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‘Late blight’ tac­tics, con­crete trou­ble, funny pictures

WHEN we moved into our ter­raced house in the early 70s we liked the fact that our neigh­bours took great care of their gar­dens. Each house had a dis­play of flower beds and well-kept lawns, of­ten with a green­house and pond.

Some 40 years later the gar­dens are gone, re­placed with de­press­ing drives of grey chipped stones or gravel, block paving or Tar­mac. Only me and an­other stal­wart con­tinue to main­tain a tra­di­tional front gar­den. It wouldn’t be quite so bad if their back gar­dens were well kept but all I can see from my up­stairs win­dow are tram­po­lines and even hot tubs sited in plant-free zones. How I de­spair at the loss of habi­tat for wildlife and beauty to the eye. Anne Holloway, Har­row, Mid­dle­sex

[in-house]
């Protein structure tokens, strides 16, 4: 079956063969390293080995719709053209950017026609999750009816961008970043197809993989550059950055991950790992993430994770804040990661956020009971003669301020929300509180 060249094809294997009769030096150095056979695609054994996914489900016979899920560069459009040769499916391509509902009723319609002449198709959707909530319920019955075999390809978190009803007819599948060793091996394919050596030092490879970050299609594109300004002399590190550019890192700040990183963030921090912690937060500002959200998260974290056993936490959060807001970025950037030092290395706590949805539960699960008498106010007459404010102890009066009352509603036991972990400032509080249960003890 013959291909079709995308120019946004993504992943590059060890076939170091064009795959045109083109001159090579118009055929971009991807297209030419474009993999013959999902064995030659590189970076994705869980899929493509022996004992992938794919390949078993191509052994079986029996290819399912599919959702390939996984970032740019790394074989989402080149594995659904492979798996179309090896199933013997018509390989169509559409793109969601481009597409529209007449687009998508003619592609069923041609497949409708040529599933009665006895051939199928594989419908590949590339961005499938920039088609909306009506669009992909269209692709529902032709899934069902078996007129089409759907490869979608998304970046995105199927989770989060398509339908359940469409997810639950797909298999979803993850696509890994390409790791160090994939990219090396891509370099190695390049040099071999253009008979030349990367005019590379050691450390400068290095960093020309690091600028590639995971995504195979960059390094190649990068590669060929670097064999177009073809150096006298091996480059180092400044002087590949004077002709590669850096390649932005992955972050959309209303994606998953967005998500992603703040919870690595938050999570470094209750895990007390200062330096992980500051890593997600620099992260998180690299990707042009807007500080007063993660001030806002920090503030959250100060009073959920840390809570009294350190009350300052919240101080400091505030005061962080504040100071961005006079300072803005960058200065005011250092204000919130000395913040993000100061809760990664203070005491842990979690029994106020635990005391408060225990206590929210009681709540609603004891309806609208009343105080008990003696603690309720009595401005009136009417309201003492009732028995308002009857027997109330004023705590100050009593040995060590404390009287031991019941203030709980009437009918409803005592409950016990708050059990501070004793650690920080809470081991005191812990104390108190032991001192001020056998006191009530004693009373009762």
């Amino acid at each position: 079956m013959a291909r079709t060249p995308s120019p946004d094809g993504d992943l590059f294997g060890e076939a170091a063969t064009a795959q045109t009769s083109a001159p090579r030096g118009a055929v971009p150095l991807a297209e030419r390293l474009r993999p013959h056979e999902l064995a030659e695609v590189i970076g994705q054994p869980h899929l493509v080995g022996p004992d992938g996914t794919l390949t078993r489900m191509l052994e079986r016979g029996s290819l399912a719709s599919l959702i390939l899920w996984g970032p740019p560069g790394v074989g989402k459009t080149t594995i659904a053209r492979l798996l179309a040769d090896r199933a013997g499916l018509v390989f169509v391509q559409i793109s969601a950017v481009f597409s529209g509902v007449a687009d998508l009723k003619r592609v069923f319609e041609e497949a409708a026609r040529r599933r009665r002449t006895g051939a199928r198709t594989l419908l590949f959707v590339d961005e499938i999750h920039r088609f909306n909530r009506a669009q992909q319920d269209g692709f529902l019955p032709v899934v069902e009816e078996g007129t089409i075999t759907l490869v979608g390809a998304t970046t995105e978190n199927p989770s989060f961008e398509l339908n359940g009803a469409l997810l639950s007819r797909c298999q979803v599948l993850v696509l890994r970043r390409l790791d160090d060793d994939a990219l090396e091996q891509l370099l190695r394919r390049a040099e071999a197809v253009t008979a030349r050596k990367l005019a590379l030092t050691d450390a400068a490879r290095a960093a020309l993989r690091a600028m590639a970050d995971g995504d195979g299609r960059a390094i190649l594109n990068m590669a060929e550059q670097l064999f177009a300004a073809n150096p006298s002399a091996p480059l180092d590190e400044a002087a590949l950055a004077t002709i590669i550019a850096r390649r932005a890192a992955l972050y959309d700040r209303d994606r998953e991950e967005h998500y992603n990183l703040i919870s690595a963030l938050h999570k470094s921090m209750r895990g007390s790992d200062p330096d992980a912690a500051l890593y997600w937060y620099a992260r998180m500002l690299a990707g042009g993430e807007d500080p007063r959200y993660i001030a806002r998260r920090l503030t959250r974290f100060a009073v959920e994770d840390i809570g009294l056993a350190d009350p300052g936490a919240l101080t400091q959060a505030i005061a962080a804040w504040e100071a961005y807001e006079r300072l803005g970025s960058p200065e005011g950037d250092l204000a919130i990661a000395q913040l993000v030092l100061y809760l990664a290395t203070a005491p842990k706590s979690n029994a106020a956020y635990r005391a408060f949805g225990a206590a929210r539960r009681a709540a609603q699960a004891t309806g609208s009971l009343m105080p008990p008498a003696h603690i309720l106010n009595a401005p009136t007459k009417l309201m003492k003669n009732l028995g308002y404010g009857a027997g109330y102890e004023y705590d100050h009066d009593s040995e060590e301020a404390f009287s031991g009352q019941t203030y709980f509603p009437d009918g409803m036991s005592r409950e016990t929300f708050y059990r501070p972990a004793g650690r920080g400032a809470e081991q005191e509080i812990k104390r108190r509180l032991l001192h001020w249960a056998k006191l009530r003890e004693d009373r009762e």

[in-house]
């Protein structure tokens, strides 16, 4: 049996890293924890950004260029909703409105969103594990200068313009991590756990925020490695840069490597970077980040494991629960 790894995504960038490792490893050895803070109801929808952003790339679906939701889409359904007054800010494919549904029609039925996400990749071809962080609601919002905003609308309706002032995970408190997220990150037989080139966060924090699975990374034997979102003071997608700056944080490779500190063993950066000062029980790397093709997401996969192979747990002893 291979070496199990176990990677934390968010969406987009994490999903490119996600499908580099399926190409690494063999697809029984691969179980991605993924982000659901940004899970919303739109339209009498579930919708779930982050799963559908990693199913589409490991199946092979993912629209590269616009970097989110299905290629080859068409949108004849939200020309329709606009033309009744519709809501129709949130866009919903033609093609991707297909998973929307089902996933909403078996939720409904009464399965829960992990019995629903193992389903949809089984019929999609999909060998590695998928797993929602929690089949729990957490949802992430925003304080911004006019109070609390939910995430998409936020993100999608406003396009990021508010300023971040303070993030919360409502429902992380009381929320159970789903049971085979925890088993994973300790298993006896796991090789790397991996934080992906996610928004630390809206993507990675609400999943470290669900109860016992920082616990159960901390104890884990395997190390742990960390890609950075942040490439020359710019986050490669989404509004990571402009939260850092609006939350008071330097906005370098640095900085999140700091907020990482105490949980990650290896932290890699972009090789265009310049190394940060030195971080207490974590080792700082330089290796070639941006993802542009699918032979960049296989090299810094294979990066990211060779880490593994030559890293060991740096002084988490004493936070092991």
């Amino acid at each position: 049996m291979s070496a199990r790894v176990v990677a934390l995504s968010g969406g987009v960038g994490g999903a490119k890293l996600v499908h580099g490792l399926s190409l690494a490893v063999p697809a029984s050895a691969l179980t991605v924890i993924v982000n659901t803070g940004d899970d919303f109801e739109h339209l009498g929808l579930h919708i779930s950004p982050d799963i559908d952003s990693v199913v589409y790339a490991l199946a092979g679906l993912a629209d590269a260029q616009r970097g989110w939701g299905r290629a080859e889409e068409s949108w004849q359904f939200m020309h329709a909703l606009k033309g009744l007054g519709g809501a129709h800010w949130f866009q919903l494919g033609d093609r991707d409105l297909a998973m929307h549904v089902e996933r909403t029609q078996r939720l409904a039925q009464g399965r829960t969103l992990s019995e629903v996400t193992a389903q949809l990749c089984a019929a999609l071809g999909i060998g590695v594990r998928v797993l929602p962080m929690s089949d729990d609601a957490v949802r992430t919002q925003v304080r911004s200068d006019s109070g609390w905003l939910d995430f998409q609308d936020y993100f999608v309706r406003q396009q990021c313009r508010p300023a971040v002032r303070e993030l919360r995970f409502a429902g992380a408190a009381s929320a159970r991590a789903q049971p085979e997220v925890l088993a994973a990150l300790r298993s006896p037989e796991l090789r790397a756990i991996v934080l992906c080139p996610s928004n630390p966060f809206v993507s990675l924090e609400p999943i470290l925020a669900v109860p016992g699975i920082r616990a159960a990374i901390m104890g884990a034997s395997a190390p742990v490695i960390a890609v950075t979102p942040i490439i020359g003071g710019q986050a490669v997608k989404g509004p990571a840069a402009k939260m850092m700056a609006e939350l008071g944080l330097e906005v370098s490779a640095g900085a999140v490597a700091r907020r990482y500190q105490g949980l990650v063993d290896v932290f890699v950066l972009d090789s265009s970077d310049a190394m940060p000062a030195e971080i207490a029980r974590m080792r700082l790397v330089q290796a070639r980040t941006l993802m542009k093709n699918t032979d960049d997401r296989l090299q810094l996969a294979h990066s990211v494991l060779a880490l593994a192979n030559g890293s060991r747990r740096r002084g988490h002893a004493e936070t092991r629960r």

Wendy says: Quite right, who wants an out­look of car parks and tram­po­lines? Change is hap­pen­ing thanks to Royal Hor­ti­cul­tural So­ci­ety’s ‘Green­ing Grey Bri­tain’ and ‘It’s Your Neigh­bour­hood’ cam­paigns, with dozens of com­mu­nity groups and schools tak­ing ac­tion. The RHS is also giv­ing ad­vice on how to green up a grey front gar­den, visit  rhs.org.uk

More peo­ple are ditch­ing tra­di­tional styles in favour of hard land­scap­ing

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